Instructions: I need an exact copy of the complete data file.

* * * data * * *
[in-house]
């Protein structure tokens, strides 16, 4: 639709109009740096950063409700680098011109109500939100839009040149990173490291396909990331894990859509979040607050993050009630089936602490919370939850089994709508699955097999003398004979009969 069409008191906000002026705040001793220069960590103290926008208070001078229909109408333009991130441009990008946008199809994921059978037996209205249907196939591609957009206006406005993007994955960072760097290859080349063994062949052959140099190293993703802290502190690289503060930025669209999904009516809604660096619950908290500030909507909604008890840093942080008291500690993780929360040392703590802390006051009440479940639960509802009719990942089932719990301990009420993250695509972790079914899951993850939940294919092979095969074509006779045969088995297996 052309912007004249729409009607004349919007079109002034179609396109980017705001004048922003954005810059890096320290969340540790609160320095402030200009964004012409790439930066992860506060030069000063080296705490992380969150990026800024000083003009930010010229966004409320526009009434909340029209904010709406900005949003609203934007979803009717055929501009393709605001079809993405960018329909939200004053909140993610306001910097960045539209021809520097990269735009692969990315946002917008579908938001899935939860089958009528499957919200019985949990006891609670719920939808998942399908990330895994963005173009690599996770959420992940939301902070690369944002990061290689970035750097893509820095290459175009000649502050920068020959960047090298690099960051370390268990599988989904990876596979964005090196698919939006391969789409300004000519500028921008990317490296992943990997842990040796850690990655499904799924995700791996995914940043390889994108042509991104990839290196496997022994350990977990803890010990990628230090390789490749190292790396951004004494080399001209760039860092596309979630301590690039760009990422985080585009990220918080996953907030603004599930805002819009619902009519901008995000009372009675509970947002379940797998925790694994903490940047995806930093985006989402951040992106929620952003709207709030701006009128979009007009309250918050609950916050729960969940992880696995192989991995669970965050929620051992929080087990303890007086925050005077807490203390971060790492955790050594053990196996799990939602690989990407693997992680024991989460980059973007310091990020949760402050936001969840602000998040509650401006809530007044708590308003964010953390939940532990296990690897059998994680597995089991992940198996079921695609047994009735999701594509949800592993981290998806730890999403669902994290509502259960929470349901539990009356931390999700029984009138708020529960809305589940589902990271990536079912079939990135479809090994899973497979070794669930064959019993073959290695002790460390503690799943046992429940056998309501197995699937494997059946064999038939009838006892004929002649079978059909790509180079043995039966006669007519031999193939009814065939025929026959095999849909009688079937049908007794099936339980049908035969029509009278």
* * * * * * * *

[in-house]
């Protein structure tokens, strides 16, 4: 639709109009740096950063409700680098011109109500939100839009040149990173490291396909990331894990859509979040607050993050009630089936602490919370939850089994709508699955097999003398004979009969 069409008191906000002026705040001793220069960590103290926008208070001078229909109408333009991130441009990008946008199809994921059978037996209205249907196939591609957009206006406005993007994955960072760097290859080349063994062949052959140099190293993703802290502190690289503060930025669209999904009516809604660096619950908290500030909507909604008890840093942080008291500690993780929360040392703590802390006051009440479940639960509802009719990942089932719990301990009420993250695509972790079914899951993850939940294919092979095969074509006779045969088995297996 052309912007004249729409009607004349919007079109002034179609396109980017705001004048922003954005810059890096320290969340540790609160320095402030200009964004012409790439930066992860506060030069000063080296705490992380969150990026800024000083003009930010010229966004409320526009009434909340029209904010709406900005949003609203934007979803009717055929501009393709605001079809993405960018329909939200004053909140993610306001910097960045539209021809520097990269735009692969990315946002917008579908938001899935939860089958009528499957919200019985949990006891609670719920939808998942399908990330895994963005173009690599996770959420992940939301902070690369944002990061290689970035750097893509820095290459175009000649502050920068020959960047090298690099960051370390268990599988989904990876596979964005090196698919939006391969789409300004000519500028921008990317490296992943990997842990040796850690990655499904799924995700791996995914940043390889994108042509991104990839290196496997022994350990977990803890010990990628230090390789490749190292790396951004004494080399001209760039860092596309979630301590690039760009990422985080585009990220918080996953907030603004599930805002819009619902009519901008995000009372009675509970947002379940797998925790694994903490940047995806930093985006989402951040992106929620952003709207709030701006009128979009007009309250918050609950916050729960969940992880696995192989991995669970965050929620051992929080087990303890007086925050005077807490203390971060790492955790050594053990196996799990939602690989990407693997992680024991989460980059973007310091990020949760402050936001969840602000998040509650401006809530007044708590308003964010953390939940532990296990690897059998994680597995089991992940198996079921695609047994009735999701594509949800592993981290998806730890999403669902994290509502259960929470349901539990009356931390999700029984009138708020529960809305589940589902990271990536079912079939990135479809090994899973497979070794669930064959019993073959290695002790460390503690799943046992429940056998309501197995699937494997059946064999038939009838006892004929002649079978059909790509180079043995039966006669007519031999193939009814065939025929026959095999849909009688079937049908007794099936339980049908035969029509009278």